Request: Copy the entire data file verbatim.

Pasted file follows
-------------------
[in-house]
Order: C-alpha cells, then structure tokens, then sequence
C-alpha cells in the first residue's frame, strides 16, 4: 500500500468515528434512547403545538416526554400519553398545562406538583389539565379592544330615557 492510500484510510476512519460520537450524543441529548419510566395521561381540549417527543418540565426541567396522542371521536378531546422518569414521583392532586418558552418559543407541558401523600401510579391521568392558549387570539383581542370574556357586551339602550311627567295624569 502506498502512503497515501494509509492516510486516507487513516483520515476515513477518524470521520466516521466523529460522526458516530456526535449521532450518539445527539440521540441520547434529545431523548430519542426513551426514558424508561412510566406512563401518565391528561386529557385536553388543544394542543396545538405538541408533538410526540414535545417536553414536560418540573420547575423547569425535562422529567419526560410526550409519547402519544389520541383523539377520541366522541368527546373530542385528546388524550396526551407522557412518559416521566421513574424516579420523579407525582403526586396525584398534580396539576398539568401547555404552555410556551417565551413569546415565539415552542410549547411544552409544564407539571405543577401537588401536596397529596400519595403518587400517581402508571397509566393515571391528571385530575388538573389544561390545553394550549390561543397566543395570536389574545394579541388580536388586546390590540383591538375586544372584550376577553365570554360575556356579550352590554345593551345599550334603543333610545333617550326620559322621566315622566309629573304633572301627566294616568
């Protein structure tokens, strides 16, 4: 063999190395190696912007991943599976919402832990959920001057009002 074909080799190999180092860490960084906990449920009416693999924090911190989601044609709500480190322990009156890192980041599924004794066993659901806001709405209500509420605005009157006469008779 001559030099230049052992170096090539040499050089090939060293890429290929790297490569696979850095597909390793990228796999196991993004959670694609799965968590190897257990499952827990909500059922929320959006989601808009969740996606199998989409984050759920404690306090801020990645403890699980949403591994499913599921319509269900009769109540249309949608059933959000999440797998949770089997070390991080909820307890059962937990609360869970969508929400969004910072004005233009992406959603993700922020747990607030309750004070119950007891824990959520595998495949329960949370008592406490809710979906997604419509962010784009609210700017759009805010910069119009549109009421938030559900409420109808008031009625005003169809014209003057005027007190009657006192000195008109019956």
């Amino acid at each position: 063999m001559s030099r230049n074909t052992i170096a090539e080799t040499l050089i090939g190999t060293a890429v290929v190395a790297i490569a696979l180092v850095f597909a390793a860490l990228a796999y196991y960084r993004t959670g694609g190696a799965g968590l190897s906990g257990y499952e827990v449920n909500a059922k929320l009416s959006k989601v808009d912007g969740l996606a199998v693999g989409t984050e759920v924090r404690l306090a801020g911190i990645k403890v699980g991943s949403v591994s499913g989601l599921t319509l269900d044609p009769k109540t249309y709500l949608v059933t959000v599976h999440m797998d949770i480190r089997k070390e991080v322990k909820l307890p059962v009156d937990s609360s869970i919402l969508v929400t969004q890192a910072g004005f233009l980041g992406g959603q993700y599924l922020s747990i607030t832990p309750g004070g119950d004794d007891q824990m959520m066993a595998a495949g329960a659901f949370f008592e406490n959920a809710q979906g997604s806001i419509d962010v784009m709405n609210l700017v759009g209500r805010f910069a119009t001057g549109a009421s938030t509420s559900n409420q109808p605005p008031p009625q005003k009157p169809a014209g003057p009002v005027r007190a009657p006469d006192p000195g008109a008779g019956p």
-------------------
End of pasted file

[in-house]
Order: C-alpha cells, then structure tokens, then sequence
C-alpha cells in the first residue's frame, strides 16, 4: 500500500468515528434512547403545538416526554400519553398545562406538583389539565379592544330615557 492510500484510510476512519460520537450524543441529548419510566395521561381540549417527543418540565426541567396522542371521536378531546422518569414521583392532586418558552418559543407541558401523600401510579391521568392558549387570539383581542370574556357586551339602550311627567295624569 502506498502512503497515501494509509492516510486516507487513516483520515476515513477518524470521520466516521466523529460522526458516530456526535449521532450518539445527539440521540441520547434529545431523548430519542426513551426514558424508561412510566406512563401518565391528561386529557385536553388543544394542543396545538405538541408533538410526540414535545417536553414536560418540573420547575423547569425535562422529567419526560410526550409519547402519544389520541383523539377520541366522541368527546373530542385528546388524550396526551407522557412518559416521566421513574424516579420523579407525582403526586396525584398534580396539576398539568401547555404552555410556551417565551413569546415565539415552542410549547411544552409544564407539571405543577401537588401536596397529596400519595403518587400517581402508571397509566393515571391528571385530575388538573389544561390545553394550549390561543397566543395570536389574545394579541388580536388586546390590540383591538375586544372584550376577553365570554360575556356579550352590554345593551345599550334603543333610545333617550326620559322621566315622566309629573304633572301627566294616568
């Protein structure tokens, strides 16, 4: 063999190395190696912007991943599976919402832990959920001057009002 074909080799190999180092860490960084906990449920009416693999924090911190989601044609709500480190322990009156890192980041599924004794066993659901806001709405209500509420605005009157006469008779 001559030099230049052992170096090539040499050089090939060293890429290929790297490569696979850095597909390793990228796999196991993004959670694609799965968590190897257990499952827990909500059922929320959006989601808009969740996606199998989409984050759920404690306090801020990645403890699980949403591994499913599921319509269900009769109540249309949608059933959000999440797998949770089997070390991080909820307890059962937990609360869970969508929400969004910072004005233009992406959603993700922020747990607030309750004070119950007891824990959520595998495949329960949370008592406490809710979906997604419509962010784009609210700017759009805010910069119009549109009421938030559900409420109808008031009625005003169809014209003057005027007190009657006192000195008109019956």
């Amino acid at each position: 063999m001559s030099r230049n074909t052992i170096a090539e080799t040499l050089i090939g190999t060293a890429v290929v190395a790297i490569a696979l180092v850095f597909a390793a860490l990228a796999y196991y960084r993004t959670g694609g190696a799965g968590l190897s906990g257990y499952e827990v449920n909500a059922k929320l009416s959006k989601v808009d912007g969740l996606a199998v693999g989409t984050e759920v924090r404690l306090a801020g911190i990645k403890v699980g991943s949403v591994s499913g989601l599921t319509l269900d044609p009769k109540t249309y709500l949608v059933t959000v599976h999440m797998d949770i480190r089997k070390e991080v322990k909820l307890p059962v009156d937990s609360s869970i919402l969508v929400t969004q890192a910072g004005f233009l980041g992406g959603q993700y599924l922020s747990i607030t832990p309750g004070g119950d004794d007891q824990m959520m066993a595998a495949g329960a659901f949370f008592e406490n959920a809710q979906g997604s806001i419509d962010v784009m709405n609210l700017v759009g209500r805010f910069a119009t001057g549109a009421s938030t509420s559900n409420q109808p605005p008031p009625q005003k009157p169809a014209g003057p009002v005027r007190a009657p006469d006192p000195g008109a008779g019956p």